The African Free Trade Area (AfCFTA) has the potential to lift millions of people out of poverty and end food insecurity on the Continent, but Nigeria has not been positioned as the ‘real’ stakeholder for agro-export under this agreement.
Captain John T Okakpu, MD/CEO, abx world Limited, dropped the hint over the weekend, stressing that the country participation and gain from AfCFTA, in the agricultural value chain, depends on the effectiveness and implementation of government policies, especially in the agricultural sector.
He said that AfCFTA will form a 3.4 trillion dollars economic bloc, which Nigeria cannot afford to be out.
Available reports show that trade between African nations in agricultural products as a percentage of Africa’s total agricultural trade remains below 20 percent long, one of the lowest in any region.
Total trade between African nations was only 2 percent in the period 2015–2017, compared with 67 percent in trade between European countries, 61 percent in Asian countries, and 47 percent in the Americas, according to UN trade agency UNCTAD.
Now, AfCFTA intends to change the narrative. It has created the world’s largest free trade area, representing the 1.2 billion consumer market, and mandates states to remove tariffs and non-tariffs in order to boost shipments and services between nations, and boost economic growth in doing so.
“If you look at the trend, Africa exports agricultural products such as tomatoes, onions, vegetables, cocoa, coffee, cotton, yam tobacco and spices to the nations of the world to earn significant foreign exchange. But the continent imports important foods such as cereals, vegetable oils, dairy products and meat in large quantities. Now, our neighbouring countries have positioned themselves to benefit from AfCFTA by building robust logistics and cost-effective export systems.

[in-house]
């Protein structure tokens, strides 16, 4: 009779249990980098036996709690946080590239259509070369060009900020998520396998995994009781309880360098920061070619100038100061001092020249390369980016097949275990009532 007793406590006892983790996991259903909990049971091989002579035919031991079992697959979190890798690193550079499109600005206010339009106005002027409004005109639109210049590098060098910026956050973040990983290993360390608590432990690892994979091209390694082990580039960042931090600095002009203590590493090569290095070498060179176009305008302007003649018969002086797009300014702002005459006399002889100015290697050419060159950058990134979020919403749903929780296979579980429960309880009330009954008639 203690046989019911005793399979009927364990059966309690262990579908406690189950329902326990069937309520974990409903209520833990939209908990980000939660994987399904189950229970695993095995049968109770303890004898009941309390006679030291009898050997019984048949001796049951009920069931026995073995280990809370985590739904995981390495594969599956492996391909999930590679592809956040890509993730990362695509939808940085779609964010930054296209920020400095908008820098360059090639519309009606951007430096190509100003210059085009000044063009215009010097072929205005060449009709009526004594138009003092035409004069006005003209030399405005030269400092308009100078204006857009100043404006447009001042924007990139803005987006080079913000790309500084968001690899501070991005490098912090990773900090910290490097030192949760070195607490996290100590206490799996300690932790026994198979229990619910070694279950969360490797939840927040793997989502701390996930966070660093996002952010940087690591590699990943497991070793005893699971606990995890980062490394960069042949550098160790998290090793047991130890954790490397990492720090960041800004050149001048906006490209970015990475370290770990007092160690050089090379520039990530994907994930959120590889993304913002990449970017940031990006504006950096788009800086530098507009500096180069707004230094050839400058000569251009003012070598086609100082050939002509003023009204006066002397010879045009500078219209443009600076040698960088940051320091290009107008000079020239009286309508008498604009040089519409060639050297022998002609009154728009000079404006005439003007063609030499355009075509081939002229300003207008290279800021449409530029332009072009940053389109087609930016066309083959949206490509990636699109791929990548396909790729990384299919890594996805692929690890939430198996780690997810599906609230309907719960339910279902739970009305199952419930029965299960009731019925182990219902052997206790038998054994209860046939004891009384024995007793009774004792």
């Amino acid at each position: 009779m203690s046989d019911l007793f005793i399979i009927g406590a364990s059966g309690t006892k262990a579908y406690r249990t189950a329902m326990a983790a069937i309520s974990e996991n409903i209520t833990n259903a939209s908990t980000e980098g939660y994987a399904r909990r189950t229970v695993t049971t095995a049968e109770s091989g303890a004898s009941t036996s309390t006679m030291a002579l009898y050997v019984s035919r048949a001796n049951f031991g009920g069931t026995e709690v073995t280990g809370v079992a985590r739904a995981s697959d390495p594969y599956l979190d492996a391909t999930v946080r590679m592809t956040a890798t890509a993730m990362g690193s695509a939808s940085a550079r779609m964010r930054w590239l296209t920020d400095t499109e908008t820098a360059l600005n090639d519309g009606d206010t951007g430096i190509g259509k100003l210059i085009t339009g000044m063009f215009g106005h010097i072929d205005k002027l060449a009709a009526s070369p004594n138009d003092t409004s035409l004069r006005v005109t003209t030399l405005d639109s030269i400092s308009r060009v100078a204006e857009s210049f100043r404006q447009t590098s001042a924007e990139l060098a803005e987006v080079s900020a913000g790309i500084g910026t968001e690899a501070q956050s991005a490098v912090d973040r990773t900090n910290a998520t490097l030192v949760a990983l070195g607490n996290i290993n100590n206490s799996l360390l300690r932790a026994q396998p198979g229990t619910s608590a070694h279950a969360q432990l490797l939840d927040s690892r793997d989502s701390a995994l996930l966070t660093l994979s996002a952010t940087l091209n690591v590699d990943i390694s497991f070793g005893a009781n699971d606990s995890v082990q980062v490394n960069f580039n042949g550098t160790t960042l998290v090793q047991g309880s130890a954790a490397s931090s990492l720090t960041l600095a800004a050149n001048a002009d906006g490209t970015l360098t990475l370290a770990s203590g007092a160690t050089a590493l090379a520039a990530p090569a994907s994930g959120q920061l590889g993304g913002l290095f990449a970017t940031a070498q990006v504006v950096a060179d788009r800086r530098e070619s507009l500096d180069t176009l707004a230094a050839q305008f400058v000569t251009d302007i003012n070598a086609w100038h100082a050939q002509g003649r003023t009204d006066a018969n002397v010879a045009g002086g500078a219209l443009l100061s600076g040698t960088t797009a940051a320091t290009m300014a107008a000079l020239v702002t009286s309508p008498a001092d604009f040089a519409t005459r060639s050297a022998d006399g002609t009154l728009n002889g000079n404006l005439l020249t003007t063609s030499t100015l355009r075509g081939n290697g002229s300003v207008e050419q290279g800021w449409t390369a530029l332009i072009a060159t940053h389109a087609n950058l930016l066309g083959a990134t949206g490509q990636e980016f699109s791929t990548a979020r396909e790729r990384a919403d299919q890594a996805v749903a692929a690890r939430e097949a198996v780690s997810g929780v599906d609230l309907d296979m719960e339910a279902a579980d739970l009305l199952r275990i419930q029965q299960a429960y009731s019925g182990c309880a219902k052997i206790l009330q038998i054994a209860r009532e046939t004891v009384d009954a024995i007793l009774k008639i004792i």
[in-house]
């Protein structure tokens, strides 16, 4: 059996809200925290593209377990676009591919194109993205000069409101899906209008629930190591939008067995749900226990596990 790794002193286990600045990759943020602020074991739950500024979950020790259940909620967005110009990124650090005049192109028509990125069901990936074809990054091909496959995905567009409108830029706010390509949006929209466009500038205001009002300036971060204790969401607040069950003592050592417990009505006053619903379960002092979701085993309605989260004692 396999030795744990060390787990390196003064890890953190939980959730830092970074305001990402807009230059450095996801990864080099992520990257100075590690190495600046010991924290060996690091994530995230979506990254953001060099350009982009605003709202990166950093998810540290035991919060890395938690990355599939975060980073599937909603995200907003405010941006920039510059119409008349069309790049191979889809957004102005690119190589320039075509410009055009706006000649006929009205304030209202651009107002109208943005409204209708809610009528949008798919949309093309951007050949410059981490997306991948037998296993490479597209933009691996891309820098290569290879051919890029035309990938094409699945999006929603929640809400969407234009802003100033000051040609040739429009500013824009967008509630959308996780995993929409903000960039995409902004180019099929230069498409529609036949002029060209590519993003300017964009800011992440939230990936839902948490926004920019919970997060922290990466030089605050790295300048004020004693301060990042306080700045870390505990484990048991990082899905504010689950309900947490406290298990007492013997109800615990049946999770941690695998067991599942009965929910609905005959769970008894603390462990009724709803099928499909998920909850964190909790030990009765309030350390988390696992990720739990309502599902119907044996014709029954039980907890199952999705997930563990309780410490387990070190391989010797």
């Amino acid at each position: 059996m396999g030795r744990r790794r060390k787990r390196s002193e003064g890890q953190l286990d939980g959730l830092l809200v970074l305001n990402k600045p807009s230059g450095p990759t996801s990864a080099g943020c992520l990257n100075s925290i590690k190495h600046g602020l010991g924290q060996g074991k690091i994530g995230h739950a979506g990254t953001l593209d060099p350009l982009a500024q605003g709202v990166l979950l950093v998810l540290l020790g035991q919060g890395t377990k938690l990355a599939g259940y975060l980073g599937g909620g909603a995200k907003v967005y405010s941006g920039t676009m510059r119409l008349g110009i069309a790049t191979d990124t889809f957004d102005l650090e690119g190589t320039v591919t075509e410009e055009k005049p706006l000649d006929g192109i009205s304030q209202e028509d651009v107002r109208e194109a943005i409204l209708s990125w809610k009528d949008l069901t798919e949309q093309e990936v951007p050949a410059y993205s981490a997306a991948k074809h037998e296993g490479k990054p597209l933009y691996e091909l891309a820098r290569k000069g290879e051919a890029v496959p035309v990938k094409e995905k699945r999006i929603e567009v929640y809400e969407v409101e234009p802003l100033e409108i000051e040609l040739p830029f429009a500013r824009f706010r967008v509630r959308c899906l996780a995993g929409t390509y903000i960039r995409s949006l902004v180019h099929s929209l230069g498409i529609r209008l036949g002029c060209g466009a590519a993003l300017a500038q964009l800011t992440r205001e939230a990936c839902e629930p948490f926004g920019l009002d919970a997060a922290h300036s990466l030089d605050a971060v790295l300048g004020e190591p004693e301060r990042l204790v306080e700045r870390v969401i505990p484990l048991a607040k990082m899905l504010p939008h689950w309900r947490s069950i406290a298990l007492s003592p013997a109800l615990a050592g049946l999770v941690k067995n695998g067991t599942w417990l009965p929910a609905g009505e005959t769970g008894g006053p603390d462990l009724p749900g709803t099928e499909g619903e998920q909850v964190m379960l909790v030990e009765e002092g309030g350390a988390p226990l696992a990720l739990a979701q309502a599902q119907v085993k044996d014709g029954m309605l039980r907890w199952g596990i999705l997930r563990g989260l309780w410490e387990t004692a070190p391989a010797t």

“So, looking at it critically, our logistics cost cemented our losses on AfCFTA unless we address it now”, Capt. Okakpu said.
Capt. Okakpu who chairs a 28-member Nigeria Agro Set-Up Committee inaugurated by the Federal Ministry of Industry, Trade and Investment (FMITI), with a mandate to reinvigorate broad national agricultural activities across the country, added that capacity building for farmers, regulators and top government officials is another major factor that must be considered for the country to get her acts together.
He said that the most basic of agro export requirements is the knowledge of Good Agricultural Practices (GAP) which is completely missing in Nigeria.
“In addition to other benefits, it teaches and equips farmers on standard Farming Bookkeeping which helps farmers know, track and compare total costs of farm inputs and inflows from sales and in so doing help to maximize their profitability.
“As it is now we will continue exporting our products to the world market through another country and definitely will get worse under AfCFTA. For every N1 we are going to make, those countries our products are transiting will be making N10. There’s no shortcut here or lobbying, it’s grass root, that grassroot are the farmers with Certifications/Traceability of their farms and products.
“That notwithstanding, knowledge of GAP enables farmers to increase their yields per hectare by employing latest, world class and more efficient farming techniques.
“Similarly, farmers who have Global GAP certifications and training are automatically linked to off-takers who buy off their agricultural farm produce right from the farm gate at international market rates thus saving most farmers from losses derived from low sales and prices that ultimately lead to loan defaults.
“The regulators and other government officials also need to be informed on why cost should be reduced; on why farmers deserve cost-effective interest loans; why the logistics value chain must be rejigged if we are going to benefit from AfCFTA,” he said.